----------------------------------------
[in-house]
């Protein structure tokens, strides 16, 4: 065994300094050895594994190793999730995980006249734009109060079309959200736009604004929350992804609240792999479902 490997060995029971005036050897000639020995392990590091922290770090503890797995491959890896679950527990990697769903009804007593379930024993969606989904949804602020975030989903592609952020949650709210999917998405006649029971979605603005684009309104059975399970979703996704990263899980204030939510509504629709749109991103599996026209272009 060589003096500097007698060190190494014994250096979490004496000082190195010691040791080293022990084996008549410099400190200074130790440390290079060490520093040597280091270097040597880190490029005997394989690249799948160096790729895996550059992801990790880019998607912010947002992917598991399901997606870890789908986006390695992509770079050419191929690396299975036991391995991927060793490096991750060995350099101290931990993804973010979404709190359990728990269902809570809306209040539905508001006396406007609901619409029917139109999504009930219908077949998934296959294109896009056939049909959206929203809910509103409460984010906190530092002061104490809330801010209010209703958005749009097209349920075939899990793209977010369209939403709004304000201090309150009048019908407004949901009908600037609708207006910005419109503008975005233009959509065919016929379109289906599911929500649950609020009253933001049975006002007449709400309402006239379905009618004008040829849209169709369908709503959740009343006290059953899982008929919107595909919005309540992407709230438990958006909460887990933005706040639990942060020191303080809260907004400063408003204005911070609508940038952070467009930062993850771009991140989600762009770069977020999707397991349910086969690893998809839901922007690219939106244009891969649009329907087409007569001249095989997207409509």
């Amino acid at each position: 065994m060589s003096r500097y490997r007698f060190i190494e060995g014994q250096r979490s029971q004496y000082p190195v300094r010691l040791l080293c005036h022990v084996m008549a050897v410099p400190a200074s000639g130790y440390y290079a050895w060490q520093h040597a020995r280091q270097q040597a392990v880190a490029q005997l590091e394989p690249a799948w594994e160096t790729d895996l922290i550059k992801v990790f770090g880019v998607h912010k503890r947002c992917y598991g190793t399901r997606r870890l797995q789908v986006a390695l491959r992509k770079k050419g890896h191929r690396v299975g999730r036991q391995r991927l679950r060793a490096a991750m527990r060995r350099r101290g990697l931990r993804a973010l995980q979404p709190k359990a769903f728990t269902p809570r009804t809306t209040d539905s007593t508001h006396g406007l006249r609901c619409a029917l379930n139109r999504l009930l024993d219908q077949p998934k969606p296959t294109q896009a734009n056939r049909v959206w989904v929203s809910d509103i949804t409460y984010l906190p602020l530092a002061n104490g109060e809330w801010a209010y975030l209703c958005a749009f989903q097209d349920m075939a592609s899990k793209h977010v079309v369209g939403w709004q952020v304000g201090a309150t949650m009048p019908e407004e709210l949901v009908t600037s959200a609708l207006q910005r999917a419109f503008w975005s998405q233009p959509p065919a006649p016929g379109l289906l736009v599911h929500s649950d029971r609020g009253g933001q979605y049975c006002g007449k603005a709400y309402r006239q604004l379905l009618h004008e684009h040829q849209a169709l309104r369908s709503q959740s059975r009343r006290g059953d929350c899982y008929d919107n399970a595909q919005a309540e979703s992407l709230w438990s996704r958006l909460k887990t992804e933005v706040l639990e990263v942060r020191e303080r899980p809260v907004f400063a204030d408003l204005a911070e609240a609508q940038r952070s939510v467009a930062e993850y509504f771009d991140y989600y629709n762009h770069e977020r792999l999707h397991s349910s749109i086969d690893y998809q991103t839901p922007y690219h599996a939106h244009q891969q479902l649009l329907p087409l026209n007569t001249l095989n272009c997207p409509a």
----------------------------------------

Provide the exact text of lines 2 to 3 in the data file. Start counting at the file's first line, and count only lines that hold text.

């Protein structure tokens, strides 16, 4: 065994300094050895594994190793999730995980006249734009109060079309959200736009604004929350992804609240792999479902 490997060995029971005036050897000639020995392990590091922290770090503890797995491959890896679950527990990697769903009804007593379930024993969606989904949804602020975030989903592609952020949650709210999917998405006649029971979605603005684009309104059975399970979703996704990263899980204030939510509504629709749109991103599996026209272009 060589003096500097007698060190190494014994250096979490004496000082190195010691040791080293022990084996008549410099400190200074130790440390290079060490520093040597280091270097040597880190490029005997394989690249799948160096790729895996550059992801990790880019998607912010947002992917598991399901997606870890789908986006390695992509770079050419191929690396299975036991391995991927060793490096991750060995350099101290931990993804973010979404709190359990728990269902809570809306209040539905508001006396406007609901619409029917139109999504009930219908077949998934296959294109896009056939049909959206929203809910509103409460984010906190530092002061104490809330801010209010209703958005749009097209349920075939899990793209977010369209939403709004304000201090309150009048019908407004949901009908600037609708207006910005419109503008975005233009959509065919016929379109289906599911929500649950609020009253933001049975006002007449709400309402006239379905009618004008040829849209169709369908709503959740009343006290059953899982008929919107595909919005309540992407709230438990958006909460887990933005706040639990942060020191303080809260907004400063408003204005911070609508940038952070467009930062993850771009991140989600762009770069977020999707397991349910086969690893998809839901922007690219939106244009891969649009329907087409007569001249095989997207409509």
């Amino acid at each position: 065994m060589s003096r500097y490997r007698f060190i190494e060995g014994q250096r979490s029971q004496y000082p190195v300094r010691l040791l080293c005036h022990v084996m008549a050897v410099p400190a200074s000639g130790y440390y290079a050895w060490q520093h040597a020995r280091q270097q040597a392990v880190a490029q005997l590091e394989p690249a799948w594994e160096t790729d895996l922290i550059k992801v990790f770090g880019v998607h912010k503890r947002c992917y598991g190793t399901r997606r870890l797995q789908v986006a390695l491959r992509k770079k050419g890896h191929r690396v299975g999730r036991q391995r991927l679950r060793a490096a991750m527990r060995r350099r101290g990697l931990r993804a973010l995980q979404p709190k359990a769903f728990t269902p809570r009804t809306t209040d539905s007593t508001h006396g406007l006249r609901c619409a029917l379930n139109r999504l009930l024993d219908q077949p998934k969606p296959t294109q896009a734009n056939r049909v959206w989904v929203s809910d509103i949804t409460y984010l906190p602020l530092a002061n104490g109060e809330w801010a209010y975030l209703c958005a749009f989903q097209d349920m075939a592609s899990k793209h977010v079309v369209g939403w709004q952020v304000g201090a309150t949650m009048p019908e407004e709210l949901v009908t600037s959200a609708l207006q910005r999917a419109f503008w975005s998405q233009p959509p065919a006649p016929g379109l289906l736009v599911h929500s649950d029971r609020g009253g933001q979605y049975c006002g007449k603005a709400y309402r006239q604004l379905l009618h004008e684009h040829q849209a169709l309104r369908s709503q959740s059975r009343r006290g059953d929350c899982y008929d919107n399970a595909q919005a309540e979703s992407l709230w438990s996704r958006l909460k887990t992804e933005v706040l639990e990263v942060r020191e303080r899980p809260v907004f400063a204030d408003l204005a911070e609240a609508q940038r952070s939510v467009a930062e993850y509504f771009d991140y989600y629709n762009h770069e977020r792999l999707h397991s349910s749109i086969d690893y998809q991103t839901p922007y690219h599996a939106h244009q891969q479902l649009l329907p087409l026209n007569t001249l095989n272009c997207p409509a």